Bidmead had really liked Meglos (says a lot really) and had commissioned Andrew McCulloch and John Flanagan to come up with another story which might write out the Fourth Doctor. (A South American "lost world" story by former producer Philip Hinchcliffe was also available that could do the same job but it was not pursued. It has since become a Big Finish audio. As you would expect.).
Project Zeta-Sigma was the story McCulloch and Flanagan came up with, and it just wasn't working. It was decided to hold it back for further work, and to then become Davison's first adventure instead - and so Bidmead had written Logopolis. With Four To Doomsday already in production, Project Zeta-Sigma still had serious problems, and so the decision was finally made to scrap it and Bidmead stepped in to write Castrovalva himself in its stead.
He uses elements of his last story - the block transfer computations - and the most obvious visual influence are those enigmatic illustrations by Escher (one of which just happens to be called "Castrovalva").
Directing a story for the first time is Fiona Cumming, whose earliest credit on the show had been as the AFM on The Massacre.
A couple of the cast had already been booked for the abandoned story. Michael Sheard makes his fifth Doctor Who appearance, as the physician Mergrave. Shardovan is played by Derek Waring - best known for a recurring role in Z-Cars as well as a sitcom he starred in alongside Judy Cornwell (Paradise Towers) - Moody and Pegg.
To (rather laughingly) disguise the fact that the Portreeve was the disguised Master, the character was credited in Part Three as "Neil Toynay".
[It's an anagram. Work it out for yourselves. Should take you all of three seconds. This won't be the last we see of this anagrammatic nonsense when the Master is involved].
Funny thing is, they show the Master as being behind everything right from the first five minutes. He even says he has this other trap lined up. There's a crude effort to make out that Shardovan is the villain - he dresses in black whilst all the other Castrovalvans are in light pastel shades. Were we really supposed to think that he was the Master, when there was someone looking (and sounding) exactly like Anthony Ainley in a white beard standing in the same shot?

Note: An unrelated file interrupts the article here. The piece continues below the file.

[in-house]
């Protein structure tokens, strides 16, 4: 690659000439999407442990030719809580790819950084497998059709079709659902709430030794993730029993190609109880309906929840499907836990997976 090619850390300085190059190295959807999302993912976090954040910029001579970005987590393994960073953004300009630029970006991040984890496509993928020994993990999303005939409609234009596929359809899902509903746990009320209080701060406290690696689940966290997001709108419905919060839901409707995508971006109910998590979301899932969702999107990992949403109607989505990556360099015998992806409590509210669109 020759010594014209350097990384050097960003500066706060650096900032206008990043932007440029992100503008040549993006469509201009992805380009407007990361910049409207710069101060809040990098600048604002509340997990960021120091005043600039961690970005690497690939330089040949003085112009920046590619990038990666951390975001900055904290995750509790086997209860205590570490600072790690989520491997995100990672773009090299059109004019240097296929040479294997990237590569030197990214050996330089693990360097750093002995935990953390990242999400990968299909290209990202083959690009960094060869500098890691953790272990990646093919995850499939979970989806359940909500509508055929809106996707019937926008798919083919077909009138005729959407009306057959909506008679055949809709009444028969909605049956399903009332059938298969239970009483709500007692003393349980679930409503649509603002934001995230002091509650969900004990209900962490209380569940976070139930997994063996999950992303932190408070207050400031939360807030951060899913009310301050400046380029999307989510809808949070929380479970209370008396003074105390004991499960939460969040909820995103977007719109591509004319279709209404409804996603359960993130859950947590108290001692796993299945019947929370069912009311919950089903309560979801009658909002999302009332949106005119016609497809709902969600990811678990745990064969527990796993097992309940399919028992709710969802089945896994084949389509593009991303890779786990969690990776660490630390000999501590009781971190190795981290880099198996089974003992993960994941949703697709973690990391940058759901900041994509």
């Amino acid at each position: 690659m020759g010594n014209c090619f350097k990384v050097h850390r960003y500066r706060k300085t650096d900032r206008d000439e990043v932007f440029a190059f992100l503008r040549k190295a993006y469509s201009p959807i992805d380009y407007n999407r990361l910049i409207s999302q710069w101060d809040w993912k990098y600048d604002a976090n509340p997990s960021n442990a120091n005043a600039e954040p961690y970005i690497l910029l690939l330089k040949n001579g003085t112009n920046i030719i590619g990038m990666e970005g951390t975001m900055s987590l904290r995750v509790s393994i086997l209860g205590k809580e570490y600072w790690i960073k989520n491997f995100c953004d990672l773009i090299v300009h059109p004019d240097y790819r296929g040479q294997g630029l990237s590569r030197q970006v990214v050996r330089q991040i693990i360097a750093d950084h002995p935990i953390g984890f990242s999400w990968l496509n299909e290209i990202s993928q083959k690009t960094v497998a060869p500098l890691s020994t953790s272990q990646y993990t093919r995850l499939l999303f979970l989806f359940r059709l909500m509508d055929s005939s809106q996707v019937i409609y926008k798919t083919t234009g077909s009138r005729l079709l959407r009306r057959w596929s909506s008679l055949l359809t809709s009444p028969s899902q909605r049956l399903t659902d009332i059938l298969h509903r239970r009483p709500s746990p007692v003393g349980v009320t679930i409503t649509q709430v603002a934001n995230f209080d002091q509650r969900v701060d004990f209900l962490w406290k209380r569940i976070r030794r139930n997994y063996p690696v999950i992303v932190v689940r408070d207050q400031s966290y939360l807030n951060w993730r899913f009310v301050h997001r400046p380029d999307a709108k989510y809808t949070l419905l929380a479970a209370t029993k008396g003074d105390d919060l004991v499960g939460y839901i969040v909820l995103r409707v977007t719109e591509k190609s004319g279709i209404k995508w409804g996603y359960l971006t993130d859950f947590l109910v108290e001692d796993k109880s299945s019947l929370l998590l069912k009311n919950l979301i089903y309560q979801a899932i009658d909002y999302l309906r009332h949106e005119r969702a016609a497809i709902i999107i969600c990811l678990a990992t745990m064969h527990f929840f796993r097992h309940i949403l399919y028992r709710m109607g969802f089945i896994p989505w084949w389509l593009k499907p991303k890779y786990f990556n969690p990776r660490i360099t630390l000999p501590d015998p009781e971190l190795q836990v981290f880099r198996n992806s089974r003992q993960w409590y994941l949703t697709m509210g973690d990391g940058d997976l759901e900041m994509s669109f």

Episode endings are:
- As the Master gloats from afar, the TARDIS hurtles towards the biggest bang in history...
- Nyssa and Tegan open the cabinet that was created from the Zero Room doors, and find that the Doctor has vanished...
- The Castrovalvans can't see it, but the citadel is folding in on itself and the Doctor realises that he is caught in a dimensional trap...
- The Doctor informs his companions that the information in the data-banks was faked by the Master, and that Tegan is not the great TARDIS pilot that she thought she was...
Overall, a rather low key start to the Fifth Doctor's tenure. Davison charms from the outset. After seven years of Tom, this is the only way they could really have gone with the character. The rot has already set in with this new Master, however.
Things you might like to know:
- Yes, the Master... Just when did all these plans behind plans get hatched, considering that these last three stories are supposed to follow directly one after 'tother? Why is he creating traps that he knows might fail? He is on Traken waiting to usurp the Keepership. Then he manages to home in on the Doctor going to materialise around a police box to help repair his chameleon circuit. Then he knows he's off to Logopolis so hitches a ride with the intention of shutting it down until they tell him its great secret. Then he decides to blackmail the entire Universe. Then he creates a fake Adric to send the TARDIS back to be destroyed in the Big Bang. Then he has Adric create Castrovalva. That drumming noise must be getting louder....
- Memo to Master - pick one good plan and make it airtight.
- And why does Anthony Ainley overact so much in Part Four? "MY WEBBBBBB!!!!" Actually, I know the answer to this. Because JNT encouraged him to...
- Matthew Waterhouse dresses to the left.
- He was notoriously very drunk one night during the location shoot and had to throw up behind a tree whilst the scene of them all running back to the TARDIS at the end was filmed. The cleaned up DVD actually highlights his rather green face, if you take a look, and you see him disappear...
- Matthew Waterhouse likes (or at least liked) Campari...
- The speaking-role security guard went to Dallas Cavell. He first appeared in the programme way, way back as the greedy road works supervisor in The Reign of Terror. His most significant role (in that it lasted more than one episode) was as Sir James Quinlan in Ambassadors of Death. JNT liked him, and cast him as one of the Ugly Sisters in his Who related pantomimes.
- The little Castrovalvan girl who teaches the Doctor how to count up to three was played by ex-companion actress Caroline John's niece (Souska John. Her dad Nicholas was a long running PA on the show).
- The first story where clothes really become costumes. The new Doctor's is particularly bad. A beige uniform for what will turn out to be a mostly beige Doctor. No cricket team would ever have a costume like this - certainly not in the Edwardian era. Then there's the even more prominent question marks on the shirt collar. The Castrovalvan costumes take us right back to the heady days of the Dulcians in their dresses. (And I'm thinking particularly of the blokes here). At least JNT relents and allows Nyssa to change into some more practical troo's.
- Keep an eye on those question marks. They'll show you when a particular shot got reversed so that they are the wrong way round.
- Celery. Need I say more?
- Tom Baker died with his boots on. Peter Davison wakes up with his shoes on. Says a lot, really. Not unusual and not necessarily a continuity error. Pat Troughton's costume mirrors Hartnell's - but has also changed.
- Other continuity issues: the colour of the Doctor's hair, and the ambulance coming from a different county.
- Award for worst "Extras" acting ever - that scene with the gossips outside the Doctor's room when Mergrave is asking them to hush. Quite literally painful to watch.